Latino health workers Monday blasted a campaign by Miller Brewing Co. to recruit Spanish-speaking models to boost beer sales in markets, restaurants and liquor stores throughout Ventura County.
After advertising in a local Spanish-language newspaper, the Milwaukee-based brewer held auditions Monday in Ventura for women 21 and older interested in earning money promoting Miller products.
"Models earn $21 an hour," the advertisement read in Spanish. "There are many opportunities for people who like to work with the public."
But health professionals expressed concern about the recruitment campaign, contending that it targets a Latino community already plagued by high levels of drunk-driving arrests and alcohol-related health problems.
"They are irresponsibly promoting alcohol to a community that already has significant problems with alcohol," said Noelia Chavez, community development coordinator for El Concilio del Condado de Ventura, an Oxnard-based Latino advocacy group.
"Yet there is no sensitivity to the excessive amount of consumption and very serious problems being caused by this product," Chavez said. "They are using young Latinas as objects to sell their alcohol. That's very disturbing to see."
A Miller spokesman said Monday's recruitment effort is part of an ongoing campaign to pluck "marketing representatives" from a variety of ethnic communities and is not intended to target any specific ethnic group.
"We market to a diverse group of people who have a wide range of cultural and ethnic backgrounds," Public Relations Manager Scott Epstein said. "We want to make sure our programs are relevant and appropriate. In order to do that we want to make sure our representatives are diverse as well."
The models will greet customers at stores and encourage them to buy Miller products, Epstein said.
During the first hour of interviewing Monday, four applicants visited Miller's Ventura County sales agent, the Lagomarsino Distributing Co. Only one agreed to be interviewed briefly.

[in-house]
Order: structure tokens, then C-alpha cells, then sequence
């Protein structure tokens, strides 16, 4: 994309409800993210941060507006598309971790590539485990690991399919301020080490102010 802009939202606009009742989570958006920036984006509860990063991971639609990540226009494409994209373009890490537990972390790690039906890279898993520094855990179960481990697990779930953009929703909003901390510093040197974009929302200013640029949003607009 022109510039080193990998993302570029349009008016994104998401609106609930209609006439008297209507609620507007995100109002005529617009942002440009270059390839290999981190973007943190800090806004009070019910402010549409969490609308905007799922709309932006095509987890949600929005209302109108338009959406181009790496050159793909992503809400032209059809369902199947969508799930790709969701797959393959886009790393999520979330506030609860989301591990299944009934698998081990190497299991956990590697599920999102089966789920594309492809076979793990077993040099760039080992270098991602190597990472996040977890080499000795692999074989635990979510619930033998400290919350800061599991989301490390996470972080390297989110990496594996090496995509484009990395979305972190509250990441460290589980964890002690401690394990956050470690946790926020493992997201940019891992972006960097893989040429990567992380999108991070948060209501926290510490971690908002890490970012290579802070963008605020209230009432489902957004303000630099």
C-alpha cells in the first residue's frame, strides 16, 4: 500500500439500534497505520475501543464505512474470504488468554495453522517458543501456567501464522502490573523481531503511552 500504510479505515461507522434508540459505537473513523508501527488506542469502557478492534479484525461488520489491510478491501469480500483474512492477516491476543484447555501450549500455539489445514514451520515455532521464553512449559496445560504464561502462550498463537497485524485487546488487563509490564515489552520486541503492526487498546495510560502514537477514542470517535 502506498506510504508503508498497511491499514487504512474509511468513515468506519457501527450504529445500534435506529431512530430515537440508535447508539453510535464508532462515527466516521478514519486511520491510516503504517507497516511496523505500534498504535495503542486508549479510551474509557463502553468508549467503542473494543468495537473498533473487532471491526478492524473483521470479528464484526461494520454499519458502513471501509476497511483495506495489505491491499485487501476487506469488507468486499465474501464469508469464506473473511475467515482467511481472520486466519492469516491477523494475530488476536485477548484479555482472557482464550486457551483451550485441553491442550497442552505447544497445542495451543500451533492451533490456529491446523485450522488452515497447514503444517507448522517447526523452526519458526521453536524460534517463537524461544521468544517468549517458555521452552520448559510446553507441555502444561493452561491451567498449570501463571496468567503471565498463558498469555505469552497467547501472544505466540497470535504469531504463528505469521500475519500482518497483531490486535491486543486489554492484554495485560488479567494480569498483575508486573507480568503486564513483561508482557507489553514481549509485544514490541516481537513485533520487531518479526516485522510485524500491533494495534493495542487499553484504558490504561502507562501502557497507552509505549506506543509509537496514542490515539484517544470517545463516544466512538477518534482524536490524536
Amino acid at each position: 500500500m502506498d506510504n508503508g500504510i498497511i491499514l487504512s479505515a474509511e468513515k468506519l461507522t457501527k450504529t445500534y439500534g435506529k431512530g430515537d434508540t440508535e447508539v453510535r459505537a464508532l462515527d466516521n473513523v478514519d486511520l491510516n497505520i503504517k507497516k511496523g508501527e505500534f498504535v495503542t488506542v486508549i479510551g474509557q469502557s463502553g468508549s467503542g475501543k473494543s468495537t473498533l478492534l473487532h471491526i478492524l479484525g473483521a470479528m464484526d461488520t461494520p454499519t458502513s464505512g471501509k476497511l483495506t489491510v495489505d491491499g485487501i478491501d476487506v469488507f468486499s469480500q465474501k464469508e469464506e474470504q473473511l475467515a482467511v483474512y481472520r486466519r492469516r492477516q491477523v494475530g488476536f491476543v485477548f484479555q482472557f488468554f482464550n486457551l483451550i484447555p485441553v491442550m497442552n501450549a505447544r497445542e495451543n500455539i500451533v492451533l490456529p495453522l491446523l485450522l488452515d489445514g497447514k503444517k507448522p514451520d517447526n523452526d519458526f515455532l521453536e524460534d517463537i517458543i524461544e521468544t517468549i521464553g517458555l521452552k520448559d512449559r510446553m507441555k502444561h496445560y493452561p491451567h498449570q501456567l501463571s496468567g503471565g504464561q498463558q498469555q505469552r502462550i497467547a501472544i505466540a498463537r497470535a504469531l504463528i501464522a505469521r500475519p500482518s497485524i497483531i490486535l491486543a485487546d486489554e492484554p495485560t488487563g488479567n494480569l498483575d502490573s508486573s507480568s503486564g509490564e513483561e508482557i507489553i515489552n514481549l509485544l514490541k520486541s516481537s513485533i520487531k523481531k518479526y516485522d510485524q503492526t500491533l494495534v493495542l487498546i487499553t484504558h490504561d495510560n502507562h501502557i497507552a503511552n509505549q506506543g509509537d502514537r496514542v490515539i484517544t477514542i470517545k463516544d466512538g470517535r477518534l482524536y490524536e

"I'm a model and I've come to interview," said Ethy Rivera of Ventura. "I don't know what the job is."
Epstein said the company also is involved in a variety of public education campaigns designed to promote responsible drinking.
"As a company we share the concerns expressed by many over the problems of alcohol abuse," Epstein said. "It's a complex issue. It can cause frustration."
Brewers have come under attack in recent years by activists who contend that shrewd alcohol advertising campaigns target minority communities. And critics say that an abundance of alcohol in ethnic neighborhoods exacerbate social problems.
Statistics compiled by El Concilio last year showed that of the 7,727 motorists arrested in 1990 for driving under the influence of alcohol in Ventura County, 41% were Latino. The county's population is 26.5% Latino.
In Oxnard, a city in which 54% of the population is Latino, 77% of the 1,193 motorists arrested for driving under the influence in 1991 were Latino.
A statewide study by a Cal State Northridge professor found that Latino men have a higher rate of alcohol-related premature deaths than men in the general population. The study also showed that Latinos are three times more likely to be in treatment for alcohol-related problems than Anglos.
"They've been targeting Latino barrios and ghettos for many years," said Lancaster resident Ray Chavira, a director of the Latino Council on Alcohol and Tobacco. "We're an easy population, we don't speak out and we don't vote. But we need to be sober to make our way through society and get our fair share of the American Dream."
Ventura County health workers said they aren't surprised by Miller's strategy of recruiting local models to promote its products.
"Obviously, there is no law against what they are doing," said Stephen Kaplan, director of the county's Department of Alcohol and Drug Programs. "The industry does an excellent job of promoting their product to certain groups. I think that's something a lot of folks are concerned about."
The use of Latina models to push beer sales locally is particularly disturbing to Linda Chaparro, a psychology professor at Oxnard College and president of the advisory board of Casa Latina, a recovery house. She said the campaign is aimed at young women as much as men.
"Up to this point, they know they've gotten everyone else and now they're tapping into new markets," Chaparro said. "They are using newer strategies to get at the market. They've done such a number on our community, I don't trust them at all."